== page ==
Doug Bernardi sent me a copy of his prized 1964 opening day program of Johnson City’s Little League Baseball. The publication celebrates the 14thanniversary of the annual sporting event. Doug played on the First Peoples Bank squad between 1961 and 1965 and today manages the Optimist team.
The 42-page booklet is chocked full of detailed information including photos of 24 teams of young men, ages 9-12, assigned to three leagues – Major, National and American. There are also 11 pages of ads touting local commercial firms, most of which have long closed. One of the more salient features of the syllabus is a one-page history of the sport:
“Little League in Johnson City was organized in the spring of 1951. Red Skelton, director of recreation for the Red Shield Boys Club, visited the various civic clubs showing a film of the World Series of a pre-war year. The result of his effort was sponsors to form two four-team leagues – National and American.
“Play that first year was at Mountain Home Field. The program was so successful that a facility was built at Kiwanis Park the next year and lighted by the Kiwanis Club. In 1955, Little League Field on Legion Street was built and with the addition of that field, it was possible to add another league, making a total of 12 teams of 15 players on each roster.
“From that time until the present (1964), growing pains have been the biggest problem of the organization. The 1959 All Star Team won the state championship and gave a good account of themselves in the Southeastern Regional Playoffs in Florida.
“In 1961, Lions Field on Duke Street, one of the best lighted in the South, was dedicated and turned over to the Part and Recreation Board by the Lions Club. The three leagues – National, American and Major – expanded to eight teams each, playing a total of 360 boys.
“Since the records over the years have been lost, we mention only a few of the large number of boys that profited from the lessons learned playing Little League Baseball: John Brooks; the Campbell boys, Jack, Bill and Kenny; Dick Webb; Roy Chatman; Charlie Morris; Wayne Birchfield; Bill Jones; Tony Bowman; Larry Ketcham; and Robert Swisher.
“The League motto was ‘The Boys of Today Will Be Our Men of Tomorrow.’ Their pledge was ‘I trust in God; I love my country and will respect its laws. I will play fair and strive to win; But win or lose, I will always do my best.’”
The 1964 Little League opening day ceremonies were held at 4:00 p.m. followed by ball contests of Civitans vs. American Legion and Hamilton National Bank vs. Tri-State Container. All games that season from May through July were listed in the book. Day games were played at 6 p.m. and night ones two hours later.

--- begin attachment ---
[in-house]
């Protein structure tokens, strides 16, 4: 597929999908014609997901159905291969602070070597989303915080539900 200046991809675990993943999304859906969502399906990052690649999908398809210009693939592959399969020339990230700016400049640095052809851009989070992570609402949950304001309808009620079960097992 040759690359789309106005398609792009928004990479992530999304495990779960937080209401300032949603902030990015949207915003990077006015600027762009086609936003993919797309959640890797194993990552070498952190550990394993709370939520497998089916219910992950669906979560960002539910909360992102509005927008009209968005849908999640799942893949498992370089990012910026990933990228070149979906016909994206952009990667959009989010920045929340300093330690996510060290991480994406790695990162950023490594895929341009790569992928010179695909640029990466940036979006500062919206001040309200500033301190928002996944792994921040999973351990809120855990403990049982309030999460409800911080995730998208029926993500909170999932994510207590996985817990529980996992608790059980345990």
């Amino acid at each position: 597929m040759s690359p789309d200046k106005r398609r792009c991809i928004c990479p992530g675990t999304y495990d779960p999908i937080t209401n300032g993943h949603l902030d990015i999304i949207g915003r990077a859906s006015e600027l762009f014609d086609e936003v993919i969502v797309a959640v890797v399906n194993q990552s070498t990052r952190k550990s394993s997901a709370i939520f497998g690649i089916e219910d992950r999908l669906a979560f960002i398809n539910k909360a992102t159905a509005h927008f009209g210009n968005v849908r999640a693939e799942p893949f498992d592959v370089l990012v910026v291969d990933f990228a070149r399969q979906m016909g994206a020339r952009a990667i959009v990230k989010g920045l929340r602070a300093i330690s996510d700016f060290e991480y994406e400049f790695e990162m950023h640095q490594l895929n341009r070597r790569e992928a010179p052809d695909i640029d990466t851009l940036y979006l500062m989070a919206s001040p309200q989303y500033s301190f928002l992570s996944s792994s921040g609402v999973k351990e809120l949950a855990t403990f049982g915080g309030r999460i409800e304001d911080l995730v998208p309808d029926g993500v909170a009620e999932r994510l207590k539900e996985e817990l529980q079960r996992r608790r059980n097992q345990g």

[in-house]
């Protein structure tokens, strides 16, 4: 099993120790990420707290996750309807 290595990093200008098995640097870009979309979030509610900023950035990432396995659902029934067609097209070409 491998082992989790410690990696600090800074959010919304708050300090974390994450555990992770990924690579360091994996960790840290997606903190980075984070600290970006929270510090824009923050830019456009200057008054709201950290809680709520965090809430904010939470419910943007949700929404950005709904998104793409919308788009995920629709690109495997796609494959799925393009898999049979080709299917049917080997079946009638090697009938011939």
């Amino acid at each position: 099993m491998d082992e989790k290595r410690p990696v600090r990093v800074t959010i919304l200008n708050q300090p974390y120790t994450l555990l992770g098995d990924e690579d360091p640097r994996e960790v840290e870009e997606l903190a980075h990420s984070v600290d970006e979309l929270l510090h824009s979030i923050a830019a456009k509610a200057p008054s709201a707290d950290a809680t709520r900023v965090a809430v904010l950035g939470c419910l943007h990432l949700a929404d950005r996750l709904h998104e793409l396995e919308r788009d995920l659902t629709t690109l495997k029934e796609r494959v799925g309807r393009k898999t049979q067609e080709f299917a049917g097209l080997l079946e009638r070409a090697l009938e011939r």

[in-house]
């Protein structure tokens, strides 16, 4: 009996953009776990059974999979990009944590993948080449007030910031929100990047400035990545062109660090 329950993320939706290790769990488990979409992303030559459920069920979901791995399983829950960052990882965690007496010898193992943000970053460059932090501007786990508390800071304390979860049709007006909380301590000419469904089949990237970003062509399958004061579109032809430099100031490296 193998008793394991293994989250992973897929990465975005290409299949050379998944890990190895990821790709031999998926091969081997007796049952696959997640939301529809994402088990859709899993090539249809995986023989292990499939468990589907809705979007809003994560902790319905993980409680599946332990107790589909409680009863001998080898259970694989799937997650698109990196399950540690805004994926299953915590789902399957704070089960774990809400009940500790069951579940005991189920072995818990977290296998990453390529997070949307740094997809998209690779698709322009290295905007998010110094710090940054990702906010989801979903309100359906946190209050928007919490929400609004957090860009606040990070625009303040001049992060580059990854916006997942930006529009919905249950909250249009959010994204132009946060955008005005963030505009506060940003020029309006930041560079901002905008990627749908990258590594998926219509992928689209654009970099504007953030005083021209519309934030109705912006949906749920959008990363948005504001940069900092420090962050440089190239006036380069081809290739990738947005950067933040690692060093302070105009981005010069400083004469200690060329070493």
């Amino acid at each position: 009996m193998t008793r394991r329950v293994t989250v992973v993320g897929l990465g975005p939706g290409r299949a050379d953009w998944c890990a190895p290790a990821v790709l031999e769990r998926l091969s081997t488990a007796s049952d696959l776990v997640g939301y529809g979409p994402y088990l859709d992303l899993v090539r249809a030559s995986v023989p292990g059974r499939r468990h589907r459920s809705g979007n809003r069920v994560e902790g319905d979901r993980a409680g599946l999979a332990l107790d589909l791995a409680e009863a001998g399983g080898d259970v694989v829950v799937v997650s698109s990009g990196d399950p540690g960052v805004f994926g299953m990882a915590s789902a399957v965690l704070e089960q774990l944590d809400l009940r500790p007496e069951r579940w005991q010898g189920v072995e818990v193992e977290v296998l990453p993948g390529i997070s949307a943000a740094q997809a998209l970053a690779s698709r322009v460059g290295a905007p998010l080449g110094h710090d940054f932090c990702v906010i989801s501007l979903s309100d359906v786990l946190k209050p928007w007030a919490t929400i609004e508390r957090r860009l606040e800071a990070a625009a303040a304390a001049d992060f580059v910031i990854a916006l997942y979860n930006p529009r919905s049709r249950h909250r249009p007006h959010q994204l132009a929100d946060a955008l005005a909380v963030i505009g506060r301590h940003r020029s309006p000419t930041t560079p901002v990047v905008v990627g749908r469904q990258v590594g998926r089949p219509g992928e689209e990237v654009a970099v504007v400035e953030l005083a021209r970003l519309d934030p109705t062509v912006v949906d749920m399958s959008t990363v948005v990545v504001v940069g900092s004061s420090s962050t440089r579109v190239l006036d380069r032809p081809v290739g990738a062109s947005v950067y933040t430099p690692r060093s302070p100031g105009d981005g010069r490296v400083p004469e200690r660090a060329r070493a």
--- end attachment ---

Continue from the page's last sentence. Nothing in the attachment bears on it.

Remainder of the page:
Mitchell Thorpe served as the Master of Ceremonies and introduced Rev. Jesse Curtis for the Invocation. The Science Hill High School Color Guard under the direction of Master Sgt. Kenneth Hedrick presented Post Colors. Next, the Junior High School Band, under the leadership of Warren F. Weddle, performed the National Anthem. After reciting the Pledge of Allegiance, Thorpe introduced Little League officials.
Calvin Frey then noted the league’s sponsors. Thorpe introduced guests and Frey followed by presenting Little League teams, managers and assistant managers. Board chairman, Bud Rutherford awarded pennants to the previous year’s league champions. The ceremonies concluded with the presentation of Miss Johnson City by the President of the Lions Club.
The sponsors and nicknames of the eight teams of the Major League (Harry Garner Range, President and Ralph Dunn, Player Agent) were American Legion – Legionnaires, General Shale – Little Generals, Ben’s Sport Shop – Clippers, Civitan Club – Boys Club, Lions Club – Cubs, Hamilton National Bank – Nationals, Summers-Taylor – Pavers and Tri-State Containers – Boxers.
The National League (Hal Littleford, President and Stan Welch, Player Agent) consisted of Wynwood Mills – Knitters, Interstate Foundry – Steelers, Junior Chamber of Commerce – Jaycees, Bolton Block Co. – Block Busters, ET&WNC – Truckers, Gordon’s, Inc. – Little Yankees, Pepsi-Cola – Sociables and Kiwanis Club – Indians.
The American League (E.J. Lewis, President and James Allen, Player Agent) was comprised of Giant Food Stores – Giants, Thorp & Co. – Scrappers, Optimist Club – Juniors, Pet Dairy – The Pets, First Peoples Bank – Bankers, Rotary Club – Rotary, Press-Chronicle – Pee-Wees and Elks Club – Elks.
The booklet thanked the editor, Mrs. John Tipton, for her many hours of work putting the brochure together.
Bernardi has fond memories of his Little League baseball playing days: “I remember I couldn't wait to get to the ballpark on game day. Back then you would play three rounds of seven games at three different ball fields. When I was 12, I had two younger brothers on the same First Peoples Bank team. My brother, Jim, played two years later on Jack Monroe’s all-star team that was beaten 2 to 1 in the state championship game. Carl Snyder, a bank vice-president, was the manager of the Bankers and Jeep Dye was his assistant.
“One memory took place at the Lions Field. Back then there were no screens to protect the seats on the 1st and 3rd sides of the field. David Taylor, our catcher, hit a rope foul and hit his mother, who was sitting in the 3rd base bleachers, causing her to fall over. I thought he had killed her, but after a few minutes she sat up and appeared to be okay. What are the odds of drilling your own mom with a line drive?”
Doug would like to hear from former Little League players. He also wants to know the names of 1959 All-Star team members who played in the Southeast Regional.